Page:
7 ways kindness and patience can bolster health in a pandemic

Excerpt: Practicing kindness and patience can help individuals and communities cope better with pandemic challenges and overcome pandemic fatigue. The time-tested virtues of kindness and patience can also improve overall health by activating feel-good brain chemicals, bolstering the mind, easing chronic pain, and strengthening immunity. Other health benefits include lifting your mood, protecting your heart, and slowing biological aging.

Practicing kindness and patience can help individuals to cope better with the challenges of the pandemic and overcome pandemic fatigue,* advises Psychology Today. In caring communities and as a society, cultivating patience in following infection control precautions is also essential to containing and reducing the spread of COVID-19. Acts of kindness create positive energy and social connections to help each person make the best of each day, alleviate the COVID-induced stresses of these tumultuous times and be safe.*

Research shows the time-tested virtues of kindness and patience can boost your overall health as well, during a pandemic and throughout life. Here are some of the ways kindness and patience promote better mental and physical health:

  1. Activate feel-good brain chemicals
    Acts of kindness make the giver and recipient feel good. Scientists have found kindness activates the brain chemical oxytocin, known as the bonding hormone,* reports Mayo Clinic. Kindness also stimulates the brain’s reward centres, boosting brain chemicals such as serotonin and dopamine, associated with satisfaction and pleasure.*

  2. Bolster your mind
    Volunteering stimulates the mind and helps older adults maintain cognitive abilities such as memory,* thinking and attention,* according to University of Toronto and University of Montreal. Older adults who feel appreciated and needed experience the most health benefits from volunteering.*

  3. Ease chronic pain
    People who engage in altruistic behaviours, doing good without expecting anything in return, can reduce their physical pain,* reported a 2019 Proceedings of the National Academy of Sciences (PNAS) study. For example, cancer patients experiencing pain, who cooked and cleaned for others, felt less pain than similar patients who did not.*

  4. Boost immunity
    Good deeds and helping others increase your production of immunoglobulin A, an important antibody that helps fight off infection,* according to a Harvard Medical School study.

  5. Protect your heart
    Chronic impatience and irritability are associated with a higher risk of heart problems.* Cultivating patience through mindful practices such as meditation, yoga, and tai chi can help lower blood pressure, stress, and reduce the risk of heart disease.*

  6. Improve your mood
    Patient people generally experience less depression, are more empathetic and feel greater gratitude.* Fortunately, patience can be learned. People who participated in two weeks of patience training, where they learned to identify triggers of impatience and regulate their emotions, became more patient and improved their mood,* reported a study in The Journal of Positive Psychology.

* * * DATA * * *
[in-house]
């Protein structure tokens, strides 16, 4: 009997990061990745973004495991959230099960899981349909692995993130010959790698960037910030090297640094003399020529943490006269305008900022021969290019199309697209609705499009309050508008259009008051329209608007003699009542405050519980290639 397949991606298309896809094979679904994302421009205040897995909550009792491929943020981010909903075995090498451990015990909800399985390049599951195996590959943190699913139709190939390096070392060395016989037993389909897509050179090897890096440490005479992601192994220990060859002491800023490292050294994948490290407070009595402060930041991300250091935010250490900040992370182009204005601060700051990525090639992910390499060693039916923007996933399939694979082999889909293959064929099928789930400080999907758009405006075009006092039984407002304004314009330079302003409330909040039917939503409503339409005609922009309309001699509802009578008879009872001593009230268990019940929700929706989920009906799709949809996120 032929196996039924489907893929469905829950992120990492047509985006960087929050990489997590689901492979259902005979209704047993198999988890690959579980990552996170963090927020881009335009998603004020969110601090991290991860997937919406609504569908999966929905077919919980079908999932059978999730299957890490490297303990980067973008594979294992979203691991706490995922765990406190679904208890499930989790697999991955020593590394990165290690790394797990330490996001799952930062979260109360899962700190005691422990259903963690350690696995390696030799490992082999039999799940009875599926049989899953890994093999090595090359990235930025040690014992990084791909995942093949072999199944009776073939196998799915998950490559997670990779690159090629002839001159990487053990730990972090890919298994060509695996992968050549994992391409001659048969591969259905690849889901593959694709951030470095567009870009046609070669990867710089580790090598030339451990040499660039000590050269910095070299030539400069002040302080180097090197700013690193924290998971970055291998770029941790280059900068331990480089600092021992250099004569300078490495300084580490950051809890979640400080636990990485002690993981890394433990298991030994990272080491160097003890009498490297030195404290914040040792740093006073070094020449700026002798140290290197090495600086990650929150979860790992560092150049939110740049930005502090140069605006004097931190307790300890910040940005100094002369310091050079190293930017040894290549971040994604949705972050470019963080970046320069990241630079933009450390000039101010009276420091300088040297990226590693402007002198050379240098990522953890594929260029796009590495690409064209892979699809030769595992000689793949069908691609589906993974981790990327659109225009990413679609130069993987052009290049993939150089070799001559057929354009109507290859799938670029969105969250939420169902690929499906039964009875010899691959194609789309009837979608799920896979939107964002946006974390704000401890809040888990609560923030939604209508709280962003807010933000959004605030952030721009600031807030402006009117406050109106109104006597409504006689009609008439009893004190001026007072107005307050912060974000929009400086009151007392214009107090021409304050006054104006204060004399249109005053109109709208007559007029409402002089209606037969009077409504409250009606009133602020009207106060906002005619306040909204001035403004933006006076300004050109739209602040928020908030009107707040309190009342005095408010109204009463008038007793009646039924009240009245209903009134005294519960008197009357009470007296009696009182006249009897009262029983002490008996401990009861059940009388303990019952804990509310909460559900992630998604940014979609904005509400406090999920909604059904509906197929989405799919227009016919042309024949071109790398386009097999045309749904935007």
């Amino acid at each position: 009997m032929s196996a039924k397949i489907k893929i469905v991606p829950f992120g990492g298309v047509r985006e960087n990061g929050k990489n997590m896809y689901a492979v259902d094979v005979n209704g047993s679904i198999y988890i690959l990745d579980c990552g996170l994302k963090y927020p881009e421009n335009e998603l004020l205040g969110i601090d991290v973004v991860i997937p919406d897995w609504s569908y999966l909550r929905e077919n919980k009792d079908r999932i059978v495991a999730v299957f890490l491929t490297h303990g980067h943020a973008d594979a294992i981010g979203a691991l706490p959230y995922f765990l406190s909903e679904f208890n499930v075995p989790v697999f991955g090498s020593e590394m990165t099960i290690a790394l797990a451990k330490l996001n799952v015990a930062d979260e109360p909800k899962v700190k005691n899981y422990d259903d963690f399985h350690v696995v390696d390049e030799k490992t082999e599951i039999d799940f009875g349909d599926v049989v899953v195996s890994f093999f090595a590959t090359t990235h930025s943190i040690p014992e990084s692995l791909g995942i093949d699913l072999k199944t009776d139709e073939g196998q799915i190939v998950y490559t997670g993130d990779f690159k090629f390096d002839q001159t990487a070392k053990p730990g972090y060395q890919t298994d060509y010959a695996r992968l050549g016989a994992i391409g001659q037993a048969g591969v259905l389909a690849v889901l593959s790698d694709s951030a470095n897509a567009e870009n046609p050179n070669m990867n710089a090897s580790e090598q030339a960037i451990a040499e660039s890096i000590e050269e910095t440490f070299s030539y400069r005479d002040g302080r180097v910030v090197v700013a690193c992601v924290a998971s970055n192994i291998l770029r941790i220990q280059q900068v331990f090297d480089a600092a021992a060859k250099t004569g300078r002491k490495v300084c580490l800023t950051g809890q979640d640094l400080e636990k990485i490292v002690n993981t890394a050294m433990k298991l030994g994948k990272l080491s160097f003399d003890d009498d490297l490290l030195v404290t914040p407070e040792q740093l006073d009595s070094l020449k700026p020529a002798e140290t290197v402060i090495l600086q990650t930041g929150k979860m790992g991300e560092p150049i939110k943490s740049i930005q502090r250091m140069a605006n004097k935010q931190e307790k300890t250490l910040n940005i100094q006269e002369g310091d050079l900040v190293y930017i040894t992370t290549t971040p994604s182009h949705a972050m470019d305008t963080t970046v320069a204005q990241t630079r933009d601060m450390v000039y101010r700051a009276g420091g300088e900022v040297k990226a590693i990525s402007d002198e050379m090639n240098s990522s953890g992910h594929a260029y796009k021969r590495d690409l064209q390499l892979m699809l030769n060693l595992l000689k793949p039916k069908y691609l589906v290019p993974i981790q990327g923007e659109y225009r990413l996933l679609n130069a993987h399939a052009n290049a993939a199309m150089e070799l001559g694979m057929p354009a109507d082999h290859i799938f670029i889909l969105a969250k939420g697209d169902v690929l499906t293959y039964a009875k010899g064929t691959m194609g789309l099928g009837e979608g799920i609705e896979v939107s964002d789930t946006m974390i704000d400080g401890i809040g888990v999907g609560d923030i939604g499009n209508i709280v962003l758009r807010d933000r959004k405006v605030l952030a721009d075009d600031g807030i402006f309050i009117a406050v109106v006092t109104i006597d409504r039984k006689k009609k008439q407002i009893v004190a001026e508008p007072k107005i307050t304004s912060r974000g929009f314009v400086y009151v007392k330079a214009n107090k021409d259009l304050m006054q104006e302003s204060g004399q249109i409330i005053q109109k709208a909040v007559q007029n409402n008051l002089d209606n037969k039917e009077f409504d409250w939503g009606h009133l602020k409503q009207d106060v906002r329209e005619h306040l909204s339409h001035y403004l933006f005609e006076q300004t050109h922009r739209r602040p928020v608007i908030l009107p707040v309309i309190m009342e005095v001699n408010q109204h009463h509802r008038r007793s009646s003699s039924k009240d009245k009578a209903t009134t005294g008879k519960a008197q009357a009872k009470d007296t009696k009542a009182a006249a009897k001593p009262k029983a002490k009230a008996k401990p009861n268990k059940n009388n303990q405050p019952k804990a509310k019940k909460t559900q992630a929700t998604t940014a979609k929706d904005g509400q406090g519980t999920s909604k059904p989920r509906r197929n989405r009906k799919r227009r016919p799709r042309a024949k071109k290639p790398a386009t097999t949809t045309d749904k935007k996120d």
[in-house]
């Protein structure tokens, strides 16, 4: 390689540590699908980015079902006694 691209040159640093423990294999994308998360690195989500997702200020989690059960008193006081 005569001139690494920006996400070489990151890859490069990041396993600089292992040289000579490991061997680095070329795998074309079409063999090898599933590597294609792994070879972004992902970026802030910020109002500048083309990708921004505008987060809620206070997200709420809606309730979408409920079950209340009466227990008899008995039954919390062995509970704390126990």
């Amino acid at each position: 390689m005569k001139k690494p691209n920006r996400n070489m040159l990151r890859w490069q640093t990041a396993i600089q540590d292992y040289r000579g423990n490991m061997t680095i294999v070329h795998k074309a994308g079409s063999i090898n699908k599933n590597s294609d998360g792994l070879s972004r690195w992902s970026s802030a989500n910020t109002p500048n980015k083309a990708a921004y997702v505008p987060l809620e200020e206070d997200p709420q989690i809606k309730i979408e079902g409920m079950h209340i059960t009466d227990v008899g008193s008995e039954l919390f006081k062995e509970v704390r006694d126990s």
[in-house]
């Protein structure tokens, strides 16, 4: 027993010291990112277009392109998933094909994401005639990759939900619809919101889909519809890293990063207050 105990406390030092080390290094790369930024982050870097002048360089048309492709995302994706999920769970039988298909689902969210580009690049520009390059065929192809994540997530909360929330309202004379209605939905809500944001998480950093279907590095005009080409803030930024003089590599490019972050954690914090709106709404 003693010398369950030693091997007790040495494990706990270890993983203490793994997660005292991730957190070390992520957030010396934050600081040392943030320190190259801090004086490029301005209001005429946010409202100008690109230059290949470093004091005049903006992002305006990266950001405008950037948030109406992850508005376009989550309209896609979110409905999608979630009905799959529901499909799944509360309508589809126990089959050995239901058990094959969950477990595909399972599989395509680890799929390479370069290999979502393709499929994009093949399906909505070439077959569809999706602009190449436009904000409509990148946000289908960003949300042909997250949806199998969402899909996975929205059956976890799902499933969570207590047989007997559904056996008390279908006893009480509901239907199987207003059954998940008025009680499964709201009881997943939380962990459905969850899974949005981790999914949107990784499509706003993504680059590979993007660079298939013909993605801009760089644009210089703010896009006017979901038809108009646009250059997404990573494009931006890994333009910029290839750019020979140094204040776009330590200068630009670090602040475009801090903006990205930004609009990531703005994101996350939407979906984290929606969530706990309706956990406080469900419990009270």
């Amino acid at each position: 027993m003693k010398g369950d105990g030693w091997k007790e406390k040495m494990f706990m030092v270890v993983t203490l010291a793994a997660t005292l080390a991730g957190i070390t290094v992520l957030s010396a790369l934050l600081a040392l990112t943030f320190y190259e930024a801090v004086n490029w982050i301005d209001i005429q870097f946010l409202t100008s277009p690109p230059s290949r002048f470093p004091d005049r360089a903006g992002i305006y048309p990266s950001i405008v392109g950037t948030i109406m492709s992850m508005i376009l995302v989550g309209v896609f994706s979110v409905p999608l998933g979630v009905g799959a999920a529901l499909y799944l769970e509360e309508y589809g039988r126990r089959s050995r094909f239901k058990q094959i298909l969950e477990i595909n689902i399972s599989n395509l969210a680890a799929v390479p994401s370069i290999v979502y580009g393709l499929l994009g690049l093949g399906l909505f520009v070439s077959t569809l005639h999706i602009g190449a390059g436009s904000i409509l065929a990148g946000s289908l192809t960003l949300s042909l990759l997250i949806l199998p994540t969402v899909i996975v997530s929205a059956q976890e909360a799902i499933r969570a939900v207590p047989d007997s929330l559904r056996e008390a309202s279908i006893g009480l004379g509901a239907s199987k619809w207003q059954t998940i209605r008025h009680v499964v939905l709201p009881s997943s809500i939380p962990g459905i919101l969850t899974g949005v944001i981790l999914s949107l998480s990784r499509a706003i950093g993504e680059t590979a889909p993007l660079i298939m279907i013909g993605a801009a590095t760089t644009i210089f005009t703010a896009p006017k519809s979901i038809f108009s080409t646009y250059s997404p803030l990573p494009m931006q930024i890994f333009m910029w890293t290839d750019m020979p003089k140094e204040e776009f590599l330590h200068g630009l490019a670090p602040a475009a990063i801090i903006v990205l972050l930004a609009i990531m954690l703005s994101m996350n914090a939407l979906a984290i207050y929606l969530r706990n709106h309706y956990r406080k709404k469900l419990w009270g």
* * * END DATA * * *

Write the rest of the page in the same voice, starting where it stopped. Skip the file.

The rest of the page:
7. Slow biological aging
    Patience can mean persevering against long-term challenges, such as COVID-19. Impatient people tend to have shorter telomeres – tiny caps on the ends of chromosomes that slow aging – than patient people,* a PNAS study found. The researchers suggested impatience may accelerate biological changes that cause faster aging.*

*The following sources provide references for this blog, in order of preference:
1. Psychology Today. “Depression and pandemic fatigue.” (2020), online: https://www.psychologytoday.com/us/blog/the-new-normal/202009/depression-and-pandemic-fatigue
2. Psychology Today. “How can kindness help us with COVID-induced stress.” (2020), online: https://www.psychologytoday.com/ca/blog/the-science-kindness/202005/how-can-kindness-help-us-covid-induced-stress
3. Mayo Clinic. “Something to think about: The depths of kindness.” (2017), online: https://newsnetwork.mayoclinic.org/discussion/something-to-think-about-the-depths-of-kindness/
4. Mayo Clinic. “The art of kindness(2020), online: https://www.mayoclinichealthsystem.org/hometown-health/speaking-of-health/the-art-of-kindness
5. University of Toronto. “Brain shape: Volunteering and healthy aging with guest Dr. Nicole Anderson.” (2020), online: https://www.brainshape.ca/podcast/episode9
6. Good Times. “Six benefits of volunteering.” (2020), online: https://goodtimes.ca/six-benefits-of-volunteering/
7. Medical Express. “Experiments show altruistic behaviours reduce pain.” (2020), online: https://medicalxpress.com/news/2020-01-altruistic-behaviors-pain.html
8. Centre for Studies on Human Stress. “COVID-19: The Mother Theresa Effect.” (2020), online: https://humanstress.ca/covid-19-the-mother-teresa-effect/
9. Mayo Clinic. “3 ways to learn patience and amp up your well-being.” (2019), online: https://www.mayoclinic.org/healthy-lifestyle/stress-management/in-depth/3-ways-to-learn-patience-and-amp-up-your-well-being/art-20390072
10. University of California, Berkeley. “Four reasons to cultivate patience.” (2016), online: https://greatergood.berkeley.edu/article/item/four_reasons_to_cultivate_patience#:~:text=Four%20Reasons%20to%20Cultivate%20Patience%201%20Patient%20people,The%20study%20of%20patience%20is%20still%20new%2C%20
11. Medical Express. “Researchers find link between impatience and faster aging.” (2016), online: https://medicalxpress.com/news/2016-02-link-impatience-faster-aging.html